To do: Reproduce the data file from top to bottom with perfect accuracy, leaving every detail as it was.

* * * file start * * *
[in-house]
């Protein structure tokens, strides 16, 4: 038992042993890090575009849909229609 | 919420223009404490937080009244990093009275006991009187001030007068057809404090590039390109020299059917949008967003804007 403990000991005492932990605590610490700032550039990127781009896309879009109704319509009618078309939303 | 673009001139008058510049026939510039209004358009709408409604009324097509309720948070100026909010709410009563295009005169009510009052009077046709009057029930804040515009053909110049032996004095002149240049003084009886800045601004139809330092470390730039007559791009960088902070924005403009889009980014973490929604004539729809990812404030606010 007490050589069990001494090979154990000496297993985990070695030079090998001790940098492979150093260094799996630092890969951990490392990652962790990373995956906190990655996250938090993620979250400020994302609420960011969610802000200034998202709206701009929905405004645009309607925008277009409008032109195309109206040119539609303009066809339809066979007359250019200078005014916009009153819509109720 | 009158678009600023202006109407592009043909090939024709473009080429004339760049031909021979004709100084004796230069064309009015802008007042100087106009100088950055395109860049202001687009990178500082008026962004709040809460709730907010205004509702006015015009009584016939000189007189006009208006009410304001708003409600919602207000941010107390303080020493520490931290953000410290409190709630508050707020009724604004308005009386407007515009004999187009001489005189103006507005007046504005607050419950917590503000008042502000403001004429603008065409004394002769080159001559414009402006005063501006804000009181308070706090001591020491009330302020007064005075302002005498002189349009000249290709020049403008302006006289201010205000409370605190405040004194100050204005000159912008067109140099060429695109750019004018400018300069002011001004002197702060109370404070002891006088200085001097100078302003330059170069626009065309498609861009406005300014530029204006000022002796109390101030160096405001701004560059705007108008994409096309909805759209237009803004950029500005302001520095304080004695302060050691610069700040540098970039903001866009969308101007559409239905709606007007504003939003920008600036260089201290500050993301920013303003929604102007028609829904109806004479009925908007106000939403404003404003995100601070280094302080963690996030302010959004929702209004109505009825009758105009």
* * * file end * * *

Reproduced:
[in-house]
């Protein structure tokens, strides 16, 4: 038992042993890090575009849909229609 | 919420223009404490937080009244990093009275006991009187001030007068057809404090590039390109020299059917949008967003804007 403990000991005492932990605590610490700032550039990127781009896309879009109704319509009618078309939303 | 673009001139008058510049026939510039209004358009709408409604009324097509309720948070100026909010709410009563295009005169009510009052009077046709009057029930804040515009053909110049032996004095002149240049003084009886800045601004139809330092470390730039007559791009960088902070924005403009889009980014973490929604004539729809990812404030606010 007490050589069990001494090979154990000496297993985990070695030079090998001790940098492979150093260094799996630092890969951990490392990652962790990373995956906190990655996250938090993620979250400020994302609420960011969610802000200034998202709206701009929905405004645009309607925008277009409008032109195309109206040119539609303009066809339809066979007359250019200078005014916009009153819509109720 | 009158678009600023202006109407592009043909090939024709473009080429004339760049031909021979004709100084004796230069064309009015802008007042100087106009100088950055395109860049202001687009990178500082008026962004709040809460709730907010205004509702006015015009009584016939000189007189006009208006009410304001708003409600919602207000941010107390303080020493520490931290953000410290409190709630508050707020009724604004308005009386407007515009004999187009001489005189103006507005007046504005607050419950917590503000008042502000403001004429603008065409004394002769080159001559414009402006005063501006804000009181308070706090001591020491009330302020007064005075302002005498002189349009000249290709020049403008302006006289201010205000409370605190405040004194100050204005000159912008067109140099060429695109750019004018400018300069002011001004002197702060109370404070002891006088200085001097100078302003330059170069626009065309498609861009406005300014530029204006000022002796109390101030160096405001701004560059705007108008994409096309909805759209237009803004950029500005302001520095304080004695302060050691610069700040540098970039903001866009969308101007559409239905709606007007504003939003920008600036260089201290500050993301920013303003929604102007028609829904109806004479009925908007106000939403404003404003995100601070280094302080963690996030302010959004929702209004109505009825009758105009």